Tuesday, May 31, 2011
LOW COUNTRY BOIL
Towards the end of May, in the Midwest it is the official start of BBQ season. Once the twigs, leaves and branches are cleaned up, and the lawn is mowed, it's time to bring out the BBQ grills, the lawn furniture and give them a good cleaning. Once all of that is done the fun part begins. What to put on that grill? I am fortunate to have a gas grill and a Weber charcoal kettle, and if needed a propane turkey fryer. I prefer using the Weber charcoal grill because I learned to cook on one. The gas grill is simply an extension of the kitchen oven. The backyard barbecue is where I can hold my own with the best of them.
Always on the lookout for something new, or in this case retro, the Low Country Boil was something that I heard about for many years but never tried before. The Low Country Boil is a one pot meal that can feed a few, or a crowd if needed. Having a large propane turkey fryer on hand makes this a quick, and easy, no-brainer for feeding a large group of people. My brother Bob, who lives in the Memphis area suggested that I try his version of this recipe. this recipe.
The true origin of the Low Country Boil, like many recipes is often contested. The low country includes the coastal regions of South Carolina and Georgia. The ingredients are simple and generally include a 3 oz. box of Crab Boil seasoning (Old Bay or Zararains), 1 pound smoked sausages cut into 1-2” pieces, corn on the cobb 4 ears broken in half and finally ¾ pound jumbo shrimp that has been deveined and left in the shell. Then there are many recipes where baby red potatoes (8) are added to the mix.
I decided to make it for Memorial Day. When I mentioned what this was to my siblings, it was not well received. We were going to my sister and brother-in-law's house for BBQ chicken and country ribs. If it's BBQ I'm down with it, anywhere, anytime. I decided to make the Low Country Boil the day before the holiday for my wife and I. Of course it rained all day so we were forced to take it indoors and cook on the stove. I went to the store and purchased corn on the cobb, jumbo shrimp deveined and in the shell and baby new potatoes. Since I love the taste of fresh Andouille sausage, I substituted these for the smoked sausage. That meant that I had to cook the sausages first.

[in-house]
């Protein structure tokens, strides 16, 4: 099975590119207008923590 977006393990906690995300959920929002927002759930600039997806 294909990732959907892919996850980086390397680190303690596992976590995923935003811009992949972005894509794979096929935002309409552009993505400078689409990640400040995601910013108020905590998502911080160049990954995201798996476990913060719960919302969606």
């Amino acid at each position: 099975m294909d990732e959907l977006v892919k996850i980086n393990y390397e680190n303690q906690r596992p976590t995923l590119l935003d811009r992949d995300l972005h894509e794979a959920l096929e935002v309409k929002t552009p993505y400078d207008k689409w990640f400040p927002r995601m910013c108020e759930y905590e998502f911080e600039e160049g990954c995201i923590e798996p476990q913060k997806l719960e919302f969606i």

Bother Bob said to go to the grocery store and ask for the cardboard trays that 24 can beer or soda come in. Line them with aluminum foil and finally newspapers. These prepared boxes are actually your individual serving trays.
The next step in to get your water going. The best way to determine how much water you will need is to put all of your prepared ingredients into the pot that you will be cooking in. We used our 8 quart steamer with a basket. Fill the pot with water so that your ingredients are covered. Remove the ingredients and drain them back into the pot and set to the side until needed. To the water add the salt. Bring the salted water to a boil.
Add the crab boil spice packet to the boiling water (leave the spices in the packet), followed by the washed and scrubbed new potatoes. If the potatoes are large cut them into quarters. Cover the pot and when the water returns to a boil, reduce heat and simmer for 10 minutes
Next add the sausages cut into pieces. Cook for an additional 10 minutes and then add the corn on the cob that have been cut in half and allowed to return to boil. Reduce heat and simmer for 10 more minutes.Turn off the heat and add the shrimp. Cover the pot and wait 10 more minutes. Have a serving box, or multiple boxes lined with foil and newspaper, or parchment paper ready. Drain and dump the potatoes, corn, sausages and shrimp into the prepared boxes and enjoy. Season to taste.For condiments have salt, pepper, butter for the corn, and cocktail sauce for the shrimp on hand.
One final note: The next time I make this, finances permitting, I just might throw in a couple of king crab legs and a 5-6oz lobster tail or two. This one pot meal could even be done in a crock pot if you want.